In my last update I noted the correlation between vertical and contrast/brightness settings. Well here is a clear video demonstration of its oddities. You can see a stable image but, depending on the contents ON the screen (not adjusting any controls), the rolling begins or ends. This is playing Super Mario Bros. but note when I go down the pipe which darkens the screen and a transition happens, suddenly it starts rolling. This is using a new 75 to 300 ohm transformer. You can see the artifacts on the screen as this occurs, even more at end of level and into level 2.

https://youtu.be/hzKTGBbYuQw

After seeing this video are there any clearer guesses as to the problem? I know that on other vintage sets I've used from the 60s-70s you can see when the vertical hold 'snaps' into place, but on this one it is a matter of meticulous adjusting to get it steady.

---

B+ Voltage?

It seems like B+ voltage is mentioned in many threads relating to vintage TV repair. I see many videos on YouTube of checking this on arcade CRTs and so on. I've watched and read some guides that try to explain this, but can't figure out how I would check this on the Admiral. Does the schematic contain the test points for it and I just overlooked it? My original naive interpretation was that the B+ voltage meant the anode lead but obviously that seems incorrect.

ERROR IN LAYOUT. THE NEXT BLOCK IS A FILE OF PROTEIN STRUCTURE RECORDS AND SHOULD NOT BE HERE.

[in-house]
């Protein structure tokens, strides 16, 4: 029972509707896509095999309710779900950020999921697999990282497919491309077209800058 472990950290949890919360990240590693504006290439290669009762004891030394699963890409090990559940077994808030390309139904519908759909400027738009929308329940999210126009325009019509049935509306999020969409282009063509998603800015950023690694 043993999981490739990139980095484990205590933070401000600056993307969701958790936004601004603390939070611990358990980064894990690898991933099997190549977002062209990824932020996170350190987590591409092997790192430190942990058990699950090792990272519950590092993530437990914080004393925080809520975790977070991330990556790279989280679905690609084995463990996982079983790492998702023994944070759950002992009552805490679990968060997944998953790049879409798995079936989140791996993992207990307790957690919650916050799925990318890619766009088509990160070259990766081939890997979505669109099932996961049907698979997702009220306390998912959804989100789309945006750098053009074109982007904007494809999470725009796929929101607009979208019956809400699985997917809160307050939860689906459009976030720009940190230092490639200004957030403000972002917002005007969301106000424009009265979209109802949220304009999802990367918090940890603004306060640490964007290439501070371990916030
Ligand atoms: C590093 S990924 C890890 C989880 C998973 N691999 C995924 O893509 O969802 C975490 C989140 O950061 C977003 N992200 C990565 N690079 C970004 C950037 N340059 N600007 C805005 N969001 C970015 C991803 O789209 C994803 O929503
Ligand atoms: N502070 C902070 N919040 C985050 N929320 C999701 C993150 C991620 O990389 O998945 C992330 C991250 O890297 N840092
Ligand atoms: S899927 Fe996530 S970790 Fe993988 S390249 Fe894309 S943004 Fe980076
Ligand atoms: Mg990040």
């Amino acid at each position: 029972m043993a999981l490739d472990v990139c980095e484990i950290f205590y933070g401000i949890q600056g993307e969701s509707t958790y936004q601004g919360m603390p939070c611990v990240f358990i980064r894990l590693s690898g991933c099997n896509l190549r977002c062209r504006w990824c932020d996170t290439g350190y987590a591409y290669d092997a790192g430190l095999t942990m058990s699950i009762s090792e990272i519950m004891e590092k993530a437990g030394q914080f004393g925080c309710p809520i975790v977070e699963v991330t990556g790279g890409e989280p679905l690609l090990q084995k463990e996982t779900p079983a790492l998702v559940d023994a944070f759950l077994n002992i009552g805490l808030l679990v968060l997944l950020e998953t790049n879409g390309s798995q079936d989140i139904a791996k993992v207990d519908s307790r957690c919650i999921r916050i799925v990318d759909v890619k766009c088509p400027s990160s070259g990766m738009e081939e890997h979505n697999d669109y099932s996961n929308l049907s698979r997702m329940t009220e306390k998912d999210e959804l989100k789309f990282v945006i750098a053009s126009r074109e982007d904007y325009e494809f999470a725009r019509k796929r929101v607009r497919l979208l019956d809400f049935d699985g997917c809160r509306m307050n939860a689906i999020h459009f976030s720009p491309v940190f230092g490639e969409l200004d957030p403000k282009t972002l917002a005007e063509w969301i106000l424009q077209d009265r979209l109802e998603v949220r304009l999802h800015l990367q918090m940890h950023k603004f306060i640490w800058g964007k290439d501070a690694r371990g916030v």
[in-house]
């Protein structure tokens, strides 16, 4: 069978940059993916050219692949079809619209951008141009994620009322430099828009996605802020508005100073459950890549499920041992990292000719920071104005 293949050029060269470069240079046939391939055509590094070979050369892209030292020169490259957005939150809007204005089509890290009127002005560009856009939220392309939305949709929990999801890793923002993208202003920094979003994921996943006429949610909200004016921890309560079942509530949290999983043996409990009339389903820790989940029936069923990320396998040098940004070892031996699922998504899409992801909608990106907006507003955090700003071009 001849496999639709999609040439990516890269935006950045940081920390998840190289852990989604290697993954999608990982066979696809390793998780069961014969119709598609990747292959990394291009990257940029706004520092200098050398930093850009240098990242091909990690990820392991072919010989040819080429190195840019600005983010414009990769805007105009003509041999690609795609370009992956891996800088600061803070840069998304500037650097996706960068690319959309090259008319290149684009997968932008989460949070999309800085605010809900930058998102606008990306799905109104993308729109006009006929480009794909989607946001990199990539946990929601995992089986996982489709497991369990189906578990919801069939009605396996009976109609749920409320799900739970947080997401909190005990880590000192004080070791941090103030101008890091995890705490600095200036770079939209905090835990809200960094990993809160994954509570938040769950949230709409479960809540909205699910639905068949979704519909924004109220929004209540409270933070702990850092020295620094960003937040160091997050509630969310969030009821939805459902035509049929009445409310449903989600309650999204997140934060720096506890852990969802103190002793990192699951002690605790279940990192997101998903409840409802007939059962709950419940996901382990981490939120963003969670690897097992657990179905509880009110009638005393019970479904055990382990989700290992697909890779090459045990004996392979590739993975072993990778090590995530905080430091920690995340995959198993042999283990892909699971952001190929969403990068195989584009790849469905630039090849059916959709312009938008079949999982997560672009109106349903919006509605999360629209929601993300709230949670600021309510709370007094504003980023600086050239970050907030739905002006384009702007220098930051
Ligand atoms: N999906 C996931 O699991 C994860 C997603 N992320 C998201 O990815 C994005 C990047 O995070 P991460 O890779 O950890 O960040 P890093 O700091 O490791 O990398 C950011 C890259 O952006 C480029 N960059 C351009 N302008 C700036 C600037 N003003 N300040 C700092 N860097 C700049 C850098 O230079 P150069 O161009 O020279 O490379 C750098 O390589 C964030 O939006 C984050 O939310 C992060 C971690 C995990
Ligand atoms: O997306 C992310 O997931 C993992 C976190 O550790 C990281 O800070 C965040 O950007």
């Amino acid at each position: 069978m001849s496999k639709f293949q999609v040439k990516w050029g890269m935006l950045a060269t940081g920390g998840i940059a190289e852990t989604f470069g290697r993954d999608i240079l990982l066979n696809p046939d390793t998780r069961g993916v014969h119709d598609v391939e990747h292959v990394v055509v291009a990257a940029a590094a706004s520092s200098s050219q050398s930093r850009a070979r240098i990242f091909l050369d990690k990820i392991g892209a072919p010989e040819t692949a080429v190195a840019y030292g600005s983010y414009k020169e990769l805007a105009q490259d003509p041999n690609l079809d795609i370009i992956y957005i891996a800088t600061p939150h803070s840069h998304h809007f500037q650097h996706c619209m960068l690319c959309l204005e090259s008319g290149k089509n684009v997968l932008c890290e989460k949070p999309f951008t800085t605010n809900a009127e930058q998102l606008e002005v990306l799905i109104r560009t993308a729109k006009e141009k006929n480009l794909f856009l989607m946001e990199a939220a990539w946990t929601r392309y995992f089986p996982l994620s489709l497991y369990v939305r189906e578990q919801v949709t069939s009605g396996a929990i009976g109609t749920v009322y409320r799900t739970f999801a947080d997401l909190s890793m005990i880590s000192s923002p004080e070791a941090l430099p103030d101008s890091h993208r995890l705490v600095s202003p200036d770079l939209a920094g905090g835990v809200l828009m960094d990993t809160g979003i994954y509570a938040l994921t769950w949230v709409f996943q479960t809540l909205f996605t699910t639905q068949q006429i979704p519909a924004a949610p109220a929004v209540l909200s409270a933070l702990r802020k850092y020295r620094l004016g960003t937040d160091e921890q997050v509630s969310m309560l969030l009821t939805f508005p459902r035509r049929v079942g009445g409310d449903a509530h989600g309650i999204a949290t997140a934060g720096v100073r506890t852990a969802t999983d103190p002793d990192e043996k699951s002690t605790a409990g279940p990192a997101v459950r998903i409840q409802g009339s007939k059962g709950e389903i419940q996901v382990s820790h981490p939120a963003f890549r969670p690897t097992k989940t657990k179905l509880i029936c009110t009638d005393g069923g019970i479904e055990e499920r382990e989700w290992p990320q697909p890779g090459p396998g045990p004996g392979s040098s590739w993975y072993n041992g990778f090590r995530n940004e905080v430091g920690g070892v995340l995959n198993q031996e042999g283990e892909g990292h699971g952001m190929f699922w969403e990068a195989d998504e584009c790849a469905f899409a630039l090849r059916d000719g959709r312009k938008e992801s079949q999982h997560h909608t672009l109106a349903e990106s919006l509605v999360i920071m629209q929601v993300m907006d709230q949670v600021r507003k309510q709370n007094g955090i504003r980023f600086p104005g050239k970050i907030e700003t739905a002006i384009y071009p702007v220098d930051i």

Attachments:
File comment: V1
V1 (Custom).jpg
V1 (Custom).jpg [ 166.56 KiB | Viewed 1136 times ]
File comment: V11
V11 (Custom).jpg
V11 (Custom).jpg [ 130.81 KiB | Viewed 1136 times ]
File comment: V13
V13 (Custom).jpg
V13 (Custom).jpg [ 209.79 KiB | Viewed 1136 times ]
File comment: V17
V17 (Custom).jpg
V17 (Custom).jpg [ 164.91 KiB | Viewed 1136 times ]
File comment: V19
V19 (Custom).jpg
V19 (Custom).jpg [ 126.31 KiB | Viewed 1136 times ]
File comment: V20
V20 (Custom).jpg
V20 (Custom).jpg [ 161.3 KiB | Viewed 1136 times ]
File comment: Resistance Measurement Original Specs
Specs (Custom).JPG
Specs (Custom).JPG [ 344.54 KiB | Viewed 1136 times ]
File comment: Tube Placement
Tubes (Custom).JPG
Tubes (Custom).JPG [ 126.28 KiB | Viewed 1136 times ]
Top
 Profile  
 
 Post subject: Re: 1956 Admiral Console - Some general technical questions
PostPosted: Oct Tue 01, 2019 3:34 pm 
Member

Joined: May Thu 14, 2015 4:15 pm
Posts: 2348
Location: Dallas, TX
Never rains but it pours!
Much of the differences are probably due to simple things.
V11 and V13 pin 3 are probably because they involve internal connections inside the tubes to other pins, I'm guessing you took these reading without the tubes plugged in. On the other hand some brands (or versions) of tubes did not make these internal connections.